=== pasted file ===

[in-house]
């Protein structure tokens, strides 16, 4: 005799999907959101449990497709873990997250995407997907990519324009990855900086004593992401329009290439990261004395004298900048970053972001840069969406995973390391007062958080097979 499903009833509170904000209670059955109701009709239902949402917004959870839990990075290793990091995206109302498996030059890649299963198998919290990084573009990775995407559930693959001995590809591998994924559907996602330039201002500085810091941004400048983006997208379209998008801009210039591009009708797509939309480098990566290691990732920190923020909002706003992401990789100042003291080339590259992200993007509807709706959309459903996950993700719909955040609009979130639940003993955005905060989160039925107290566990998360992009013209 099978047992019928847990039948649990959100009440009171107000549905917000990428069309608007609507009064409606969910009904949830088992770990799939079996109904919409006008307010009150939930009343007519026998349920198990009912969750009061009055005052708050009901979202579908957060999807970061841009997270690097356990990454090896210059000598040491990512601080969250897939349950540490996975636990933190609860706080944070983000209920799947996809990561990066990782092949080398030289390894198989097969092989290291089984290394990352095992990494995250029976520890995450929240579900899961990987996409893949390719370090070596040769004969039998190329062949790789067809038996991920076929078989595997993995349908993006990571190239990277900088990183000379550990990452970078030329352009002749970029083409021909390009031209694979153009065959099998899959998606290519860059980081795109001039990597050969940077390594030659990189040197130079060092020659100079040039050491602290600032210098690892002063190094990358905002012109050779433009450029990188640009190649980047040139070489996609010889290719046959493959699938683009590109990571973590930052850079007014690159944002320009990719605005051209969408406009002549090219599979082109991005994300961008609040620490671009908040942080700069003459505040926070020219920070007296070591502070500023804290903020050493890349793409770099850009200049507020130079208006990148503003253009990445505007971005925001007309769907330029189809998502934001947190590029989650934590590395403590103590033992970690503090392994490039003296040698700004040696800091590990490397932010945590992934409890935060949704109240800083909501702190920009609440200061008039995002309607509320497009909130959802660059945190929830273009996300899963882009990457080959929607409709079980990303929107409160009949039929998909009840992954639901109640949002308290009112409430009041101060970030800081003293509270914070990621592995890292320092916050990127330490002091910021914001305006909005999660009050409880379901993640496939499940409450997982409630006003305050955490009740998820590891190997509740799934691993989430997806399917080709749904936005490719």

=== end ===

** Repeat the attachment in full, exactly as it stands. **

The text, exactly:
[in-house]
């Protein structure tokens, strides 16, 4: 005799999907959101449990497709873990997250995407997907990519324009990855900086004593992401329009290439990261004395004298900048970053972001840069969406995973390391007062958080097979 499903009833509170904000209670059955109701009709239902949402917004959870839990990075290793990091995206109302498996030059890649299963198998919290990084573009990775995407559930693959001995590809591998994924559907996602330039201002500085810091941004400048983006997208379209998008801009210039591009009708797509939309480098990566290691990732920190923020909002706003992401990789100042003291080339590259992200993007509807709706959309459903996950993700719909955040609009979130639940003993955005905060989160039925107290566990998360992009013209 099978047992019928847990039948649990959100009440009171107000549905917000990428069309608007609507009064409606969910009904949830088992770990799939079996109904919409006008307010009150939930009343007519026998349920198990009912969750009061009055005052708050009901979202579908957060999807970061841009997270690097356990990454090896210059000598040491990512601080969250897939349950540490996975636990933190609860706080944070983000209920799947996809990561990066990782092949080398030289390894198989097969092989290291089984290394990352095992990494995250029976520890995450929240579900899961990987996409893949390719370090070596040769004969039998190329062949790789067809038996991920076929078989595997993995349908993006990571190239990277900088990183000379550990990452970078030329352009002749970029083409021909390009031209694979153009065959099998899959998606290519860059980081795109001039990597050969940077390594030659990189040197130079060092020659100079040039050491602290600032210098690892002063190094990358905002012109050779433009450029990188640009190649980047040139070489996609010889290719046959493959699938683009590109990571973590930052850079007014690159944002320009990719605005051209969408406009002549090219599979082109991005994300961008609040620490671009908040942080700069003459505040926070020219920070007296070591502070500023804290903020050493890349793409770099850009200049507020130079208006990148503003253009990445505007971005925001007309769907330029189809998502934001947190590029989650934590590395403590103590033992970690503090392994490039003296040698700004040696800091590990490397932010945590992934409890935060949704109240800083909501702190920009609440200061008039995002309607509320497009909130959802660059945190929830273009996300899963882009990457080959929607409709079980990303929107409160009949039929998909009840992954639901109640949002308290009112409430009041101060970030800081003293509270914070990621592995890292320092916050990127330490002091910021914001305006909005999660009050409880379901993640496939499940409450997982409630006003305050955490009740998820590891190997509740799934691993989430997806399917080709749904936005490719």